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Camshafts 8 01 12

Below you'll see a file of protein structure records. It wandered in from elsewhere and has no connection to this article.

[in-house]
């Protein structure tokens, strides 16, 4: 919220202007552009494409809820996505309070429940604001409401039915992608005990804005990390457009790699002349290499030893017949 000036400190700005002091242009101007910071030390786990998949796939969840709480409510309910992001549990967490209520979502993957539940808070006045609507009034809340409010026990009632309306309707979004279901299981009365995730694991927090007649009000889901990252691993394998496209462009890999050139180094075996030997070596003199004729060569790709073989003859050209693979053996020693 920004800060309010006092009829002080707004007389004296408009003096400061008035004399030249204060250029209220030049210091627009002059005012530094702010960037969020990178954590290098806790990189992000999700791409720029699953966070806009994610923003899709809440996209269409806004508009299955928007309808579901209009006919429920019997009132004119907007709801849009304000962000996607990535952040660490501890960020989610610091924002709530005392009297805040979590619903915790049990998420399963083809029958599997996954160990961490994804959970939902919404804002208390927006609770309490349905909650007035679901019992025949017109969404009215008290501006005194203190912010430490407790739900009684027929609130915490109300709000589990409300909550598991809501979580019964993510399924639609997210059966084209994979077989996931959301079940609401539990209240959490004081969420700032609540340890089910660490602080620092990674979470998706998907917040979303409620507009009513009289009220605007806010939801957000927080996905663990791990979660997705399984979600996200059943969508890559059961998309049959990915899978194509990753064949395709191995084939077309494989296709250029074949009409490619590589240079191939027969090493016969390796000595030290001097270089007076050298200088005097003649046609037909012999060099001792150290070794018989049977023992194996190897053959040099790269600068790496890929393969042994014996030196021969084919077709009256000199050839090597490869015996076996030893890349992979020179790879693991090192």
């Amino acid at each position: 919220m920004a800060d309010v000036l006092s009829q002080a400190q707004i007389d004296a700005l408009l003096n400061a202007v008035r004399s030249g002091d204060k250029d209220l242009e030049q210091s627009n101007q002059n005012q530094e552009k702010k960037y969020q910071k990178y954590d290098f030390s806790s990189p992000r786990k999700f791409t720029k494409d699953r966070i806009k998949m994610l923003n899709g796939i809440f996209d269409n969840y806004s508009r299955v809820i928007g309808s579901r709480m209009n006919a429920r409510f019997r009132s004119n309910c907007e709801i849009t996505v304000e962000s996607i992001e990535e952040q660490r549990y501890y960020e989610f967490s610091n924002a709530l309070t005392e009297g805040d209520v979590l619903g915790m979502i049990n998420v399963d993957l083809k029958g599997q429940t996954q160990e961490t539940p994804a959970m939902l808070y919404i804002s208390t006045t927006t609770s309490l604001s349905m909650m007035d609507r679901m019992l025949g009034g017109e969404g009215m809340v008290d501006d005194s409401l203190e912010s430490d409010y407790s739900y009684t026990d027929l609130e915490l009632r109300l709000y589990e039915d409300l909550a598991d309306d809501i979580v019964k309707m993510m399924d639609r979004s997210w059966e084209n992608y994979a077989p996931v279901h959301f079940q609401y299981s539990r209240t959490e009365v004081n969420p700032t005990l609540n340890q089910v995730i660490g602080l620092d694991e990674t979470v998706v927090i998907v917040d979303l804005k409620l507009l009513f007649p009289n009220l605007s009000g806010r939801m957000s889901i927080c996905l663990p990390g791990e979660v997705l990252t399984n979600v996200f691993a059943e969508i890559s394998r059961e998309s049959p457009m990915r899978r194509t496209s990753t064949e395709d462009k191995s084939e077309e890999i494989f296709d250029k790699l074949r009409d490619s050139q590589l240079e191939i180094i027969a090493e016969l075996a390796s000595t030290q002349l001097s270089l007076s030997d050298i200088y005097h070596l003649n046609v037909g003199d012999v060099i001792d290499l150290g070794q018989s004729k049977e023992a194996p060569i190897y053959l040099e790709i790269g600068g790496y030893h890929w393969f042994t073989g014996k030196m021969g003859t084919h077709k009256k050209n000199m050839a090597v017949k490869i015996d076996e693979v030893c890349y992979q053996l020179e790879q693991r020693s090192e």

The mis-conception about camshafts and what they can and canít do. I am sure all of you have heard this time and time again that a camshaft can alter where the power band comes in on an engine. As much as we would like to believe this, it is not necessarily the truth. There are some key factors in where the power range will come in. Those key factors really have to do with the size of the engine (cubic inch), the static compression, piston speed and the volume from the intake valve seat area all the way back up to the venturi of the carburetor. Piston speed is understood from rod ratio and engine rpm. Manipulating these areas will have a significant greater impact as to where the power comes in and how broad it will be, than the camshaft profile its self. The camshaft serves many different functions and each and every function that it provides must accent those areas discussed above. The first area of discussion is cylinder pressure. The intake lobe profile will dictate exactly when and where that intake valve opens and exactly when and where that intake valve will close. All of this being done while the crankshaft is in motion, operating that piston up and down the bore, which allows air and fuel to enter. The closure of that intake valve will trap that same air and fuel to be compressed. I can't express how critical it is to have those events correct, and the lobe separation (LSA, lobe separation angle), in conjunction with the camshafts duration and the intake lobes centerline install will dictate the cylinder pressure of your engine. The wrong choice and you will have excessive cylinder pressures or weak cylinder pressure. Excessive pressure will do damage resulting in excessive force onto the wrist pin bearings and crankshaft. Excessive cylinder pressures lead to detonation. Lack of cylinder pressure will leave the engine with a rich condition from the inability to shear the fuel as it enters the manifold. The carburetors idle circuit will suffer as well due to the weak signal from poor air speed. I like to look at camshafts as the mechanism that operates the timing events on the front and back door. The object is to get those events correct. We just spoke about our front door operation and now it's onto the back door and how long we should hold it open. The best way that I can express to my customers how a camshaft operates, when exhausting what has been burned, is to give an example such as a business establishment. Lets say we are operating a business, whereas we have a line up at our front door and our establishment holds occupancy of 500. It is important to have minimum of the same size exit door at the least, and that exit doors events will be our exhaust, and how far off we set our exhaust durations apart from our intake durations. The more efficient our back door is, the more customers we can get in that front door. The exhaust lobe profile in my estimation is just as important, if not more important than the intake profile. By creating the perfect exhaust profile we can get rid of 100 percent of the burned and unburned combustion, but we can also leave that cylinder/chamber with a vacuum. The inability to get rid of that exhaust will create reversion. Reversion is a back up or air/fuel going backwards. With the correct exhaust profile you can create exhaust speed and the exhaust speed will allow for that complete scavenge. The complete scavenge will leave a vacuum, and that vacuum will allow for the charge to be taken in from the intake side, even without the movement of the piston. Think of that exhaust speed as drafting, like they do in Nascar. If you pull your vehicle up close enough to another vehicle while at great speed, that vehicle behind will be effortlessly moving with little to no restriction. In other words we are using the exhaust speed to help assist that intake charge. Inertia ramming. The key to camshaft design is to understand the pump and the functions of that pump and to match the camshaft events accordingly. If you need assistance with a camshaft design that would suit your engines application correctly, please feel free to email or call. Thank you. Collapse

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